From now on, movies that end with a none-of-this-really-happened twist, like “Click” or the classic “It’s a Wonderful Life,” should have a “plot convention” disclaimer so that people know what they’re getting themselves into when they decide to watch.

“Prince of Persia: The Sands of Time”

At Quality 16 and Rave

“Prince of Persia: The Sands of Time” finds yet another way to incorporate this kind of ending, but first, it attempts to answer the age old question: How many white actors can you cast in a movie about non-white people?

The only intelligent casting decision in the film seems to be Sir Ben Kingsley (“Shutter Island”) as a corrupted member of the Persian nobility and brother to the King (who dies, ridiculously, from putting on a poisoned cloak that causes him to spontaneously combust). All of the other actors look like they’re in this movie ironically, and speak in nonsensical English accents that make about as much sense as the casting of Jake Gyllenhaal (“Brokeback Mountain”) as an intimidating, overly masculine warlord.

As awkward as it is to see Gyllenhaal try to play any kind of elite warrior, swinging from rooftop to rooftop, it is ten times more excruciating to see his attempts at love scenes with Tamina, the gorgeous princess of Alamut, played by Gemma Arterton (“Quantum of Solace”). Ironically, Gyllenhaal seems appropriately cast for some of these scenes toward the beginning, because his character is supposed to start out completely uninterested in the attractive princess with whom he has been banished from the kingdom. Frankly, it seems harder for him to play a video-game level action stud than a man resisting the sexual advances of a captured, basically naked princess.

The dialogue and plot structure are not that bad. They just seem like they’d fit better in another medium — and they actually do, as the “Prince of Persia” video game on which the movie is based is regarded very highly by players and critics alike. But what probably look like awesome effects and epic battle scenes in the video game turn into little more than poorly-edited Parkour videos of Gyllenhaal and company prancing through the streets of a fictional Arab city.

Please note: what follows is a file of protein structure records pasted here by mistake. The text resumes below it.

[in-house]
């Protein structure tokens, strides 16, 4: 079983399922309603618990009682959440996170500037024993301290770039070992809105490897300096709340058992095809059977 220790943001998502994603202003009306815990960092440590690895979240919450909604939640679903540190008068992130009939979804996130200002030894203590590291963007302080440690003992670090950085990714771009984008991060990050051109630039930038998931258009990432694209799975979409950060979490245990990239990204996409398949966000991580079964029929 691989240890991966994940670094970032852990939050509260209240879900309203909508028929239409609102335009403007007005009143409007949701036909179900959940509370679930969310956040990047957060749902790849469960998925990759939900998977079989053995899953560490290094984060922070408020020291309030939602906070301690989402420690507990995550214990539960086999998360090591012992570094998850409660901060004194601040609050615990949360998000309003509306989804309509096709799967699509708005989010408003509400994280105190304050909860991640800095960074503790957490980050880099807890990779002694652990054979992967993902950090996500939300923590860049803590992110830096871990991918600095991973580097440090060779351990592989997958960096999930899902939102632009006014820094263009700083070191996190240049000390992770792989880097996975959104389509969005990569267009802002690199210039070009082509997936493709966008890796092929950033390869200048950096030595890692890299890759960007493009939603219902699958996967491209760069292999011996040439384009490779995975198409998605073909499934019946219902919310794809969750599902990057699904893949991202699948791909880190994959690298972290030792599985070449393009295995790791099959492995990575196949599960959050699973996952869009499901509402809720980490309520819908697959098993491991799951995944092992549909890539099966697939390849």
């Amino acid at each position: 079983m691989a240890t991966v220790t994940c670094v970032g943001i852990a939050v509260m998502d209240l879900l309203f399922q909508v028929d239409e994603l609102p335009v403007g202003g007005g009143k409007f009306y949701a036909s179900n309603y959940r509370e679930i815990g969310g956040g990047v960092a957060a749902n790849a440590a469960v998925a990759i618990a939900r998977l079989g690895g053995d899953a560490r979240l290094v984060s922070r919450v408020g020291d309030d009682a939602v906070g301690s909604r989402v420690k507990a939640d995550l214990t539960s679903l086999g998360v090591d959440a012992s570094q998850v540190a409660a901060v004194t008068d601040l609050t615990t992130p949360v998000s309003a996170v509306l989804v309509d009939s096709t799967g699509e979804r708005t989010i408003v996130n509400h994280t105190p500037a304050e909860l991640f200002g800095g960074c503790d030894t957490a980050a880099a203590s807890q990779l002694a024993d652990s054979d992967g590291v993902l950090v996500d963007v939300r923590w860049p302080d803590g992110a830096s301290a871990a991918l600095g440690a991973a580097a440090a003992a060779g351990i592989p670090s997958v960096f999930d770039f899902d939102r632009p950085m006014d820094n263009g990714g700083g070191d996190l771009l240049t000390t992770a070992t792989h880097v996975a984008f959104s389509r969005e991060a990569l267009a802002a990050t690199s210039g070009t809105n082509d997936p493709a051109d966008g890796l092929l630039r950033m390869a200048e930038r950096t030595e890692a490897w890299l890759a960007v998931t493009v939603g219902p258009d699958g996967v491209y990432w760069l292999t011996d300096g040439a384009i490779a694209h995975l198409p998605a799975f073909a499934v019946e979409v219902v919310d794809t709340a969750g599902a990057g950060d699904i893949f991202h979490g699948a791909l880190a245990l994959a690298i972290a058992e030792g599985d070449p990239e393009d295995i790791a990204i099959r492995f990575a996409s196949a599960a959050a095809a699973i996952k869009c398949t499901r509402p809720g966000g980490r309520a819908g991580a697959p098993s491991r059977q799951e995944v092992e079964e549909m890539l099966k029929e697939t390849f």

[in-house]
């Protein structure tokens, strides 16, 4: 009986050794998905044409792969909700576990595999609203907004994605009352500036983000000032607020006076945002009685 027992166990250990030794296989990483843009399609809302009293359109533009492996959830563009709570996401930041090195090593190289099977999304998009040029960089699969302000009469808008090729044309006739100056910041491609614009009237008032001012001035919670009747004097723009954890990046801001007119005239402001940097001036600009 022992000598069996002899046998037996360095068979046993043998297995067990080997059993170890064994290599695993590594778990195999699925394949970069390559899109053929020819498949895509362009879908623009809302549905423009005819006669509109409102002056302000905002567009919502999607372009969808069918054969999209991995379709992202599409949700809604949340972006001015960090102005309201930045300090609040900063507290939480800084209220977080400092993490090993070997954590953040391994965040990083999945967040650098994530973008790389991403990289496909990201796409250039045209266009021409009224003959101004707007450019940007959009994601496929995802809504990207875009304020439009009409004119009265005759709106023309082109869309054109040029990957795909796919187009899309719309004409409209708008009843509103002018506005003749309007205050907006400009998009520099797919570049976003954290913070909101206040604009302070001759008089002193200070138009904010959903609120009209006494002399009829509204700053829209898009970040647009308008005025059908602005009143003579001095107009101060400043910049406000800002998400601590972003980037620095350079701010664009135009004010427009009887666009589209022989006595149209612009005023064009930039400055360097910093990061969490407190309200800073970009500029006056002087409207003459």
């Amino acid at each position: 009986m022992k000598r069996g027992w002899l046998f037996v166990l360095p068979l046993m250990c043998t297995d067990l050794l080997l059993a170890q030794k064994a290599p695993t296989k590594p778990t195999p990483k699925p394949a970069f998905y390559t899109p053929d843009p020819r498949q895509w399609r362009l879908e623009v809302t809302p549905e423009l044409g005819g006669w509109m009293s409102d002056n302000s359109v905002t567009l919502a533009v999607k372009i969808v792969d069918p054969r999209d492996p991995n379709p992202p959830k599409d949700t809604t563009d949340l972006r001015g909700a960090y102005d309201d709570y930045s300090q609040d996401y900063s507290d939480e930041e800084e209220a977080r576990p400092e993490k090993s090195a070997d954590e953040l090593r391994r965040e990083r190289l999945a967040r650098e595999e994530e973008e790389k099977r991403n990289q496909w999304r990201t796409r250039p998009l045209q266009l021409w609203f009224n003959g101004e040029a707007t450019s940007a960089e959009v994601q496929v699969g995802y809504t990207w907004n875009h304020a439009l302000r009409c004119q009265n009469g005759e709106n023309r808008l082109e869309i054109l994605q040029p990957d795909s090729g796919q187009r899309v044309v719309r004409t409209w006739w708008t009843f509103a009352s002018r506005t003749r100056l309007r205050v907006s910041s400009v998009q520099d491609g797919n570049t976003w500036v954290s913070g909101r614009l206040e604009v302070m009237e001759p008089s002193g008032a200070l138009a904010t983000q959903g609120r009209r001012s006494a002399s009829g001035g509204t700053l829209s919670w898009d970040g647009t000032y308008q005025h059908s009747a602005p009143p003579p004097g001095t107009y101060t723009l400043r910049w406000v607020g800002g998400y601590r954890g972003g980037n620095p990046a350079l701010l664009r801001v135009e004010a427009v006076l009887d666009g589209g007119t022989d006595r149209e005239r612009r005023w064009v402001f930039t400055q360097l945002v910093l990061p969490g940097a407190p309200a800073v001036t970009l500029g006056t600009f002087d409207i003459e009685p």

The crux of the plot is the search for a mystical dagger that can turn back time — which Gyllenhaal has in his possession — that the evil Kingsley wants so that he can alter history to make himself king and Tamina wants because, well, it belongs to her. Thus, throughout the whole movie viewers never stop asking: “Why don’t they just go back in time and kill Kingsley so that none of this awful stuff has to happen?”

Spoiler: Be careful what you wish for, because by the end of the film, the writers must have realized that glaring hole. Gyllenhaal uses the dagger to travel back in time, kills the bad guy and undoes every bit of “plot” up to that point.

That said, it’s probably the only creative way they could have ended this movie about destiny and lives connected across “The Sands of Time.” And for what it’s worth, the point of this movie is the special effects and fight scenes, and both are awesome when they’re explained and you can actually tell what’s going on. It just seems that no matter how great or epic a video game is, the movie version of the story always feels more like sand in your shorts.

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